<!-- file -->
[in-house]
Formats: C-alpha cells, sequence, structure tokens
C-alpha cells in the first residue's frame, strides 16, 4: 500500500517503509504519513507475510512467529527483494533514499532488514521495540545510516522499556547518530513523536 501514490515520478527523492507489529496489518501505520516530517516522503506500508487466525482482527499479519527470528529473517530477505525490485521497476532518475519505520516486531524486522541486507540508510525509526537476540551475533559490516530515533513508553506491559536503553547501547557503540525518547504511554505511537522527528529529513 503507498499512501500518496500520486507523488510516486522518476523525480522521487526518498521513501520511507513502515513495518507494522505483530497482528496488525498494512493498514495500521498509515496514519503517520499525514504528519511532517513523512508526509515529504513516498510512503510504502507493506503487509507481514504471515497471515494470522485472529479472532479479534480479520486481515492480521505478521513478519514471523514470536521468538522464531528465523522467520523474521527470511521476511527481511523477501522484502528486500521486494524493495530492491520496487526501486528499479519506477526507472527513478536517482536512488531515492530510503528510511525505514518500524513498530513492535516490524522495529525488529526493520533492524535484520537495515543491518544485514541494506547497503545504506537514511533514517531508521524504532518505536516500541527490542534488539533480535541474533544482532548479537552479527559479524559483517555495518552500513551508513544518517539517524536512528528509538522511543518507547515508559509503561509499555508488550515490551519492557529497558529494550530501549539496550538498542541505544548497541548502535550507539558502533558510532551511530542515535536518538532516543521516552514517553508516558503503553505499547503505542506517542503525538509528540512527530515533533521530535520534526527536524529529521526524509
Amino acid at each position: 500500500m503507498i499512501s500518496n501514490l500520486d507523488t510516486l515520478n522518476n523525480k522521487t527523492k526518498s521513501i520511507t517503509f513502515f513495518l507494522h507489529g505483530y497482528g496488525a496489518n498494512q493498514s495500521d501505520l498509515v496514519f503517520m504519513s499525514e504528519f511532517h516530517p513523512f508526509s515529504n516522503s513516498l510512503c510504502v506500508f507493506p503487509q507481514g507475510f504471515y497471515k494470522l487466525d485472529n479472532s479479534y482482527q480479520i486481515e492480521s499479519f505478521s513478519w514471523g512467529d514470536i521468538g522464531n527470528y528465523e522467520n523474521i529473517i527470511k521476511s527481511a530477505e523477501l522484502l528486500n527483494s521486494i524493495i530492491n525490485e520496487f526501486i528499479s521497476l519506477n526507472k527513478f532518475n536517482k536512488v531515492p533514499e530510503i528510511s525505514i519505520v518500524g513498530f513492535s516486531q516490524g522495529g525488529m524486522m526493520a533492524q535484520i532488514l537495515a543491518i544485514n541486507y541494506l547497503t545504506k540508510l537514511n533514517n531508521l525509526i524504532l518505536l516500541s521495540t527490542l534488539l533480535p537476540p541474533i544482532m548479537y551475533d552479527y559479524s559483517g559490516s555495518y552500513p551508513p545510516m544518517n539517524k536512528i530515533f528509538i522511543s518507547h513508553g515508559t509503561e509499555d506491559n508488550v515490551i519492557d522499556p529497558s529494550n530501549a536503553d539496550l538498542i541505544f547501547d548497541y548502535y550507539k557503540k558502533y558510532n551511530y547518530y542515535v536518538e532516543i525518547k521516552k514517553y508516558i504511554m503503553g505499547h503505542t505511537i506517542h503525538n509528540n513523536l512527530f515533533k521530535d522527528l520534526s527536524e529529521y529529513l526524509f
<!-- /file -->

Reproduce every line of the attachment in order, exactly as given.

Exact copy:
[in-house]
Formats: C-alpha cells, sequence, structure tokens
C-alpha cells in the first residue's frame, strides 16, 4: 500500500517503509504519513507475510512467529527483494533514499532488514521495540545510516522499556547518530513523536 501514490515520478527523492507489529496489518501505520516530517516522503506500508487466525482482527499479519527470528529473517530477505525490485521497476532518475519505520516486531524486522541486507540508510525509526537476540551475533559490516530515533513508553506491559536503553547501547557503540525518547504511554505511537522527528529529513 503507498499512501500518496500520486507523488510516486522518476523525480522521487526518498521513501520511507513502515513495518507494522505483530497482528496488525498494512493498514495500521498509515496514519503517520499525514504528519511532517513523512508526509515529504513516498510512503510504502507493506503487509507481514504471515497471515494470522485472529479472532479479534480479520486481515492480521505478521513478519514471523514470536521468538522464531528465523522467520523474521527470511521476511527481511523477501522484502528486500521486494524493495530492491520496487526501486528499479519506477526507472527513478536517482536512488531515492530510503528510511525505514518500524513498530513492535516490524522495529525488529526493520533492524535484520537495515543491518544485514541494506547497503545504506537514511533514517531508521524504532518505536516500541527490542534488539533480535541474533544482532548479537552479527559479524559483517555495518552500513551508513544518517539517524536512528528509538522511543518507547515508559509503561509499555508488550515490551519492557529497558529494550530501549539496550538498542541505544548497541548502535550507539558502533558510532551511530542515535536518538532516543521516552514517553508516558503503553505499547503505542506517542503525538509528540512527530515533533521530535520534526527536524529529521526524509
Amino acid at each position: 500500500m503507498i499512501s500518496n501514490l500520486d507523488t510516486l515520478n522518476n523525480k522521487t527523492k526518498s521513501i520511507t517503509f513502515f513495518l507494522h507489529g505483530y497482528g496488525a496489518n498494512q493498514s495500521d501505520l498509515v496514519f503517520m504519513s499525514e504528519f511532517h516530517p513523512f508526509s515529504n516522503s513516498l510512503c510504502v506500508f507493506p503487509q507481514g507475510f504471515y497471515k494470522l487466525d485472529n479472532s479479534y482482527q480479520i486481515e492480521s499479519f505478521s513478519w514471523g512467529d514470536i521468538g522464531n527470528y528465523e522467520n523474521i529473517i527470511k521476511s527481511a530477505e523477501l522484502l528486500n527483494s521486494i524493495i530492491n525490485e520496487f526501486i528499479s521497476l519506477n526507472k527513478f532518475n536517482k536512488v531515492p533514499e530510503i528510511s525505514i519505520v518500524g513498530f513492535s516486531q516490524g522495529g525488529m524486522m526493520a533492524q535484520i532488514l537495515a543491518i544485514n541486507y541494506l547497503t545504506k540508510l537514511n533514517n531508521l525509526i524504532l518505536l516500541s521495540t527490542l534488539l533480535p537476540p541474533i544482532m548479537y551475533d552479527y559479524s559483517g559490516s555495518y552500513p551508513p545510516m544518517n539517524k536512528i530515533f528509538i522511543s518507547h513508553g515508559t509503561e509499555d506491559n508488550v515490551i519492557d522499556p529497558s529494550n530501549a536503553d539496550l538498542i541505544f547501547d548497541y548502535y550507539k557503540k558502533y558510532n551511530y547518530y542515535v536518538e532516543i525518547k521516552k514517553y508516558i504511554m503503553g505499547h503505542t505511537i506517542h503525538n509528540n513523536l512527530f515533533k521530535d522527528l520534526s527536524e529529521y529529513l526524509f